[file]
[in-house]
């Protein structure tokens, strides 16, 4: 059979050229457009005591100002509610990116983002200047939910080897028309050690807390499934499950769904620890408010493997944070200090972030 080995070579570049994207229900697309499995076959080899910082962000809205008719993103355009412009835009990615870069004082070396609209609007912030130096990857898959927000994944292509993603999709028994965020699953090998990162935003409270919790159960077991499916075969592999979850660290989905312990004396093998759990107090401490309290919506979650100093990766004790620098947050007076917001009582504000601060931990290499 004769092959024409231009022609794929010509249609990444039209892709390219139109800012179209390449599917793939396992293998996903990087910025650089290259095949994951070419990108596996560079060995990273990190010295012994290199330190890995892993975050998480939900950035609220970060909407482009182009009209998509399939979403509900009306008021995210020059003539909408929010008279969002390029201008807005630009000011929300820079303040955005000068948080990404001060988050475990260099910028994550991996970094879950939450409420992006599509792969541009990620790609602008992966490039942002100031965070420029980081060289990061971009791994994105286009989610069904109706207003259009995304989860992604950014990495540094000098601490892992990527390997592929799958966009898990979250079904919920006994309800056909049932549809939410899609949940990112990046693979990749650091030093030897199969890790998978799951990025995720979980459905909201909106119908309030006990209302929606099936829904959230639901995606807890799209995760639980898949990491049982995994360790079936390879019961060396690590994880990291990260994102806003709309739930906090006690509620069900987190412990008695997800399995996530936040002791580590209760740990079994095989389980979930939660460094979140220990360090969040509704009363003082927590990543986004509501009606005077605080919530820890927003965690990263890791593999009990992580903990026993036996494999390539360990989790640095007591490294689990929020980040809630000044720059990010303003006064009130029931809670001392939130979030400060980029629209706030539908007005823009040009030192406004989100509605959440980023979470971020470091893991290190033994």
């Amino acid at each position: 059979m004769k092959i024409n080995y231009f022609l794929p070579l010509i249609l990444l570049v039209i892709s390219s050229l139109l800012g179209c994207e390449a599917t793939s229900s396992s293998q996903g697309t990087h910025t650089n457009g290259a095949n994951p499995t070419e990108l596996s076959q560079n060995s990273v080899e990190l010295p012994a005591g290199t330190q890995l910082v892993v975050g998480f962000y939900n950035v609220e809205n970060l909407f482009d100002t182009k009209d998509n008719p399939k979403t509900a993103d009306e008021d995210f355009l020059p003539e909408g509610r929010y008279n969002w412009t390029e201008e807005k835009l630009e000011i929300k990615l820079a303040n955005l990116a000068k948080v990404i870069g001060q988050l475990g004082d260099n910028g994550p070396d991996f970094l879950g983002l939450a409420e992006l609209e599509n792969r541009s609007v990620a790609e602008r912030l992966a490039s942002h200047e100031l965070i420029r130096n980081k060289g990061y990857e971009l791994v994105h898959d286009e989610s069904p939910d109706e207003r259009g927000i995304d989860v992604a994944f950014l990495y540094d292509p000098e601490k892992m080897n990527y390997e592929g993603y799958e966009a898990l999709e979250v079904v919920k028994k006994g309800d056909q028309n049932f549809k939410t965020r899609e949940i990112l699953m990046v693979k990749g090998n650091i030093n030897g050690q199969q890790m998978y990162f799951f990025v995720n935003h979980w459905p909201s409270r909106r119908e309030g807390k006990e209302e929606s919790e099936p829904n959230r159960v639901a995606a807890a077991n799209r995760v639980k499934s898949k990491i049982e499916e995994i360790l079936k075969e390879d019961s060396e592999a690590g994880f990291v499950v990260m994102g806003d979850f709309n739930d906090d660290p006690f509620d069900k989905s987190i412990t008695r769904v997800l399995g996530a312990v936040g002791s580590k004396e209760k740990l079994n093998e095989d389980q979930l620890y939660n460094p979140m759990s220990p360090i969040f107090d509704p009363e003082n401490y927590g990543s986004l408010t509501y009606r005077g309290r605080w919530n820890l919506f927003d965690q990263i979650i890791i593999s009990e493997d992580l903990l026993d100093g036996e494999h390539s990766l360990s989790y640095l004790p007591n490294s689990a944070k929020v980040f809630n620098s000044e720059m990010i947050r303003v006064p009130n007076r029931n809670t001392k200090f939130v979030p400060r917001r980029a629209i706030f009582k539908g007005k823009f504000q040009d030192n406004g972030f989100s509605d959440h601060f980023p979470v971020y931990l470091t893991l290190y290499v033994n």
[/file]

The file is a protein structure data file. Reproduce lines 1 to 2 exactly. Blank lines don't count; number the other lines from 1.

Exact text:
[in-house]
């Protein structure tokens, strides 16, 4: 059979050229457009005591100002509610990116983002200047939910080897028309050690807390499934499950769904620890408010493997944070200090972030 080995070579570049994207229900697309499995076959080899910082962000809205008719993103355009412009835009990615870069004082070396609209609007912030130096990857898959927000994944292509993603999709028994965020699953090998990162935003409270919790159960077991499916075969592999979850660290989905312990004396093998759990107090401490309290919506979650100093990766004790620098947050007076917001009582504000601060931990290499 004769092959024409231009022609794929010509249609990444039209892709390219139109800012179209390449599917793939396992293998996903990087910025650089290259095949994951070419990108596996560079060995990273990190010295012994290199330190890995892993975050998480939900950035609220970060909407482009182009009209998509399939979403509900009306008021995210020059003539909408929010008279969002390029201008807005630009000011929300820079303040955005000068948080990404001060988050475990260099910028994550991996970094879950939450409420992006599509792969541009990620790609602008992966490039942002100031965070420029980081060289990061971009791994994105286009989610069904109706207003259009995304989860992604950014990495540094000098601490892992990527390997592929799958966009898990979250079904919920006994309800056909049932549809939410899609949940990112990046693979990749650091030093030897199969890790998978799951990025995720979980459905909201909106119908309030006990209302929606099936829904959230639901995606807890799209995760639980898949990491049982995994360790079936390879019961060396690590994880990291990260994102806003709309739930906090006690509620069900987190412990008695997800399995996530936040002791580590209760740990079994095989389980979930939660460094979140220990360090969040509704009363003082927590990543986004509501009606005077605080919530820890927003965690990263890791593999009990992580903990026993036996494999390539360990989790640095007591490294689990929020980040809630000044720059990010303003006064009130029931809670001392939130979030400060980029629209706030539908007005823009040009030192406004989100509605959440980023979470971020470091893991290190033994």